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Bishops Support Jews in Urging Papal Meeting

June 23, 1987|From Times Wire Services

WASHINGTON — U.S. Roman Catholic bishops Monday threw their support behind American Jews who have been seeking a meeting with Pope John Paul II to discuss the Vatican decision to grant Austrian President Kurt Waldheim an audience.

In a statement issued in Washington, the National Conference of Catholic Bishops said such a meeting would be appropriate because of the controversy caused by the Vatican action.

"I see the wisdom of considering further dialogue at some appropriate level with a representative international Jewish agency," said conference President John May, the archbishop of St. Louis. "How this may be done is beyond my particular competence to determine."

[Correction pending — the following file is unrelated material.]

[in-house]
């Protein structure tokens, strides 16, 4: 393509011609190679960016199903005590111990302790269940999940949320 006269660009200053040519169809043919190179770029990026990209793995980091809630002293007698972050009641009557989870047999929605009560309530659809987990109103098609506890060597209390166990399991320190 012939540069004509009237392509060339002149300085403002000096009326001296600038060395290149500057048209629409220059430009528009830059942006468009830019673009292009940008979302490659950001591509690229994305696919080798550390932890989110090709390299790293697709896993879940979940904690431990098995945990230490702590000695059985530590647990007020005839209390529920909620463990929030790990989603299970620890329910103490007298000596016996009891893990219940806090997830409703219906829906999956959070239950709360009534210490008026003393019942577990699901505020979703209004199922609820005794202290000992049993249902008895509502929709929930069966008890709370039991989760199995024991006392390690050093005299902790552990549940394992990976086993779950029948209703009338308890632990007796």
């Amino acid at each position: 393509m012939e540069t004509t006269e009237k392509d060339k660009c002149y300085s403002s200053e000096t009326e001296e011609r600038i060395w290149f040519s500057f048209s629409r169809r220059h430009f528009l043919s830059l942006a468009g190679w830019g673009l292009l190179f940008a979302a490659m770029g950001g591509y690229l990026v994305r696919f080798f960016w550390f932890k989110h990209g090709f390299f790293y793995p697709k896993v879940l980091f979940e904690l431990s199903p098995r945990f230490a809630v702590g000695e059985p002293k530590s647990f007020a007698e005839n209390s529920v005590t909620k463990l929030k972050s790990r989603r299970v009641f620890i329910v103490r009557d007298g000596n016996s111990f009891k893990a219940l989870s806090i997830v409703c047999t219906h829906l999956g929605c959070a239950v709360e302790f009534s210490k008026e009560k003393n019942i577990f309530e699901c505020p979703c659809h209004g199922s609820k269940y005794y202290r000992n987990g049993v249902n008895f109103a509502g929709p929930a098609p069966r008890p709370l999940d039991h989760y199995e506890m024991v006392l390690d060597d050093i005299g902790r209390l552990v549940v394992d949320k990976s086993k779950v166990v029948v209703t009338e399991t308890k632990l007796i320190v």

May's statement was the first official U.S. Catholic response to the Vatican announcement that John Paul had agreed to meet with Waldheim on Thursday.

The announcement prompted the American Jewish Congress to call a boycott of a planned meeting between the Pope and U.S. Jewish leaders during John Paul's September pastoral visit to the United States.

Waldheim has been barred from the United States because of his alleged Nazi past.

Bishop May said in his statement: "I am aware of the sensitivity of this and related issues for the Jewish community in the United States and throughout the world."

May noted that John Paul did not initiate Thursday's meeting with Waldheim and said such a meeting "is in keeping with the standard practice of the Holy See to receive duly elected political leaders."

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